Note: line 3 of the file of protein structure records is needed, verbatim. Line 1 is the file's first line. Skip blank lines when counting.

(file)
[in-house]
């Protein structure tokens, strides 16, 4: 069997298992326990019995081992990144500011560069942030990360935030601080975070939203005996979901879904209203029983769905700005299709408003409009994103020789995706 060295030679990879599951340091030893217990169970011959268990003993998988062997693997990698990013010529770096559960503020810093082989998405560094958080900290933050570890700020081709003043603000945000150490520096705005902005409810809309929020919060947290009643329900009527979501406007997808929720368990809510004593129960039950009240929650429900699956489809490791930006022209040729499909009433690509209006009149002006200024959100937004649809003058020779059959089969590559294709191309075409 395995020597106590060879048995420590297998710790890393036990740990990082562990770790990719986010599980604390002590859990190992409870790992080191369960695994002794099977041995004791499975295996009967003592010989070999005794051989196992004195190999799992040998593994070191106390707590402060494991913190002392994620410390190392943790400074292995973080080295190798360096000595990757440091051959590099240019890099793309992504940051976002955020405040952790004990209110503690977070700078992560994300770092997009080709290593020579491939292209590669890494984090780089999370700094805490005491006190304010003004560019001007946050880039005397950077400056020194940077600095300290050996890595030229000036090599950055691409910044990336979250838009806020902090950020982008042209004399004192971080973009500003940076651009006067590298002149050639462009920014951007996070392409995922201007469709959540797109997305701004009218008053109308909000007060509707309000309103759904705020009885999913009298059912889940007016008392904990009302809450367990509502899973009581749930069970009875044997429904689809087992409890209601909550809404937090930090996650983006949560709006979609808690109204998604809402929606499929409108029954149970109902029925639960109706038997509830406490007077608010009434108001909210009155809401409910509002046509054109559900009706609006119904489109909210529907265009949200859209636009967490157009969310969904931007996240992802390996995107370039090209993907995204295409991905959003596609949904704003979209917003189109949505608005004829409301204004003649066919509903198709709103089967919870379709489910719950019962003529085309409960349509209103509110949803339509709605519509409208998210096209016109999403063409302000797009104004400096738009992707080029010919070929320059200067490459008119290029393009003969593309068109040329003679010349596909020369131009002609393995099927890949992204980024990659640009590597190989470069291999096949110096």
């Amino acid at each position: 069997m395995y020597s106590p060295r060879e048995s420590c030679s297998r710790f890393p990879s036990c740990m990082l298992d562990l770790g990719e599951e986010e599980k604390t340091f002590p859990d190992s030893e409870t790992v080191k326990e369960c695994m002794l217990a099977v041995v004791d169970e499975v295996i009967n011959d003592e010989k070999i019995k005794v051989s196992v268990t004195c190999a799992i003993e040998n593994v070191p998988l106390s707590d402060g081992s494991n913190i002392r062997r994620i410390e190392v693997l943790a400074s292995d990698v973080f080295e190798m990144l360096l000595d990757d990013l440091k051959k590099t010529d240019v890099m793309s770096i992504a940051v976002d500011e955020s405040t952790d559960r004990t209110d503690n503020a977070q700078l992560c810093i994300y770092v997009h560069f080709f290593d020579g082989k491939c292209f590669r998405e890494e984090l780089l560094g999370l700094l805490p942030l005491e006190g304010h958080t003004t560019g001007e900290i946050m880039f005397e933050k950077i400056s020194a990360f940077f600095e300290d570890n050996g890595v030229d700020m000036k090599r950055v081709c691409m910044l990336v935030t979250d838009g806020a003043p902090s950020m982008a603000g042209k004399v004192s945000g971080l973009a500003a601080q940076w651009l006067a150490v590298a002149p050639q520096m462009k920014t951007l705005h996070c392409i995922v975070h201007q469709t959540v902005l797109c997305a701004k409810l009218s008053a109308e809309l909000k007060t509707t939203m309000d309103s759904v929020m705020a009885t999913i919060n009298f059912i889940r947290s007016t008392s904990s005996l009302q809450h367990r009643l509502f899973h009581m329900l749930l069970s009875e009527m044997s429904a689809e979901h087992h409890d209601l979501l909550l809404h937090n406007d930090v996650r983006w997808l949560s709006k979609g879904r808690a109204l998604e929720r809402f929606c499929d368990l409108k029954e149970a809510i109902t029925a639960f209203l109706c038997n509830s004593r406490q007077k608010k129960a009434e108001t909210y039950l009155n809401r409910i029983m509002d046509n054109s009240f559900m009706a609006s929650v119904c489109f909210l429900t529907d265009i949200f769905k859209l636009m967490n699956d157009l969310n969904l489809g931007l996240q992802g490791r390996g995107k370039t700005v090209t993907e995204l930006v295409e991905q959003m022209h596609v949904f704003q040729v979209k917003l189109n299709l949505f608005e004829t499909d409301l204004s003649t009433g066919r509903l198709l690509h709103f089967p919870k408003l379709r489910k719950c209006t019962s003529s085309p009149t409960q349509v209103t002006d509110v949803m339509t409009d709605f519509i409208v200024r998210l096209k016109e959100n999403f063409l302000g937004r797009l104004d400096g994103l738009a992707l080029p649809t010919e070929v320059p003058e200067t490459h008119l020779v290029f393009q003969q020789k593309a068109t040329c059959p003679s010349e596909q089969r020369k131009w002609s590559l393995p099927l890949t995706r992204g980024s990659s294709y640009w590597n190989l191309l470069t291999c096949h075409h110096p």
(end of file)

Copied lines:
């Amino acid at each position: 069997m395995y020597s106590p060295r060879e048995s420590c030679s297998r710790f890393p990879s036990c740990m990082l298992d562990l770790g990719e599951e986010e599980k604390t340091f002590p859990d190992s030893e409870t790992v080191k326990e369960c695994m002794l217990a099977v041995v004791d169970e499975v295996i009967n011959d003592e010989k070999i019995k005794v051989s196992v268990t004195c190999a799992i003993e040998n593994v070191p998988l106390s707590d402060g081992s494991n913190i002392r062997r994620i410390e190392v693997l943790a400074s292995d990698v973080f080295e190798m990144l360096l000595d990757d990013l440091k051959k590099t010529d240019v890099m793309s770096i992504a940051v976002d500011e955020s405040t952790d559960r004990t209110d503690n503020a977070q700078l992560c810093i994300y770092v997009h560069f080709f290593d020579g082989k491939c292209f590669r998405e890494e984090l780089l560094g999370l700094l805490p942030l005491e006190g304010h958080t003004t560019g001007e900290i946050m880039f005397e933050k950077i400056s020194a990360f940077f600095e300290d570890n050996g890595v030229d700020m000036k090599r950055v081709c691409m910044l990336v935030t979250d838009g806020a003043p902090s950020m982008a603000g042209k004399v004192s945000g971080l973009a500003a601080q940076w651009l006067a150490v590298a002149p050639q520096m462009k920014t951007l705005h996070c392409i995922v975070h201007q469709t959540v902005l797109c997305a701004k409810l009218s008053a109308e809309l909000k007060t509707t939203m309000d309103s759904v929020m705020a009885t999913i919060n009298f059912i889940r947290s007016t008392s904990s005996l009302q809450h367990r009643l509502f899973h009581m329900l749930l069970s009875e009527m044997s429904a689809e979901h087992h409890d209601l979501l909550l809404h937090n406007d930090v996650r983006w997808l949560s709006k979609g879904r808690a109204l998604e929720r809402f929606c499929d368990l409108k029954e149970a809510i109902t029925a639960f209203l109706c038997n509830s004593r406490q007077k608010k129960a009434e108001t909210y039950l009155n809401r409910i029983m509002d046509n054109s009240f559900m009706a609006s929650v119904c489109f909210l429900t529907d265009i949200f769905k859209l636009m967490n699956d157009l969310n969904l489809g931007l996240q992802g490791r390996g995107k370039t700005v090209t993907e995204l930006v295409e991905q959003m022209h596609v949904f704003q040729v979209k917003l189109n299709l949505f608005e004829t499909d409301l204004s003649t009433g066919r509903l198709l690509h709103f089967p919870k408003l379709r489910k719950c209006t019962s003529s085309p009149t409960q349509v209103t002006d509110v949803m339509t409009d709605f519509i409208v200024r998210l096209k016109e959100n999403f063409l302000g937004r797009l104004d400096g994103l738009a992707l080029p649809t010919e070929v320059p003058e200067t490459h008119l020779v290029f393009q003969q020789k593309a068109t040329c059959p003679s010349e596909q089969r020369k131009w002609s590559l393995p099927l890949t995706r992204g980024s990659s294709y640009w590597n190989l191309l470069t291999c096949h075409h110096p």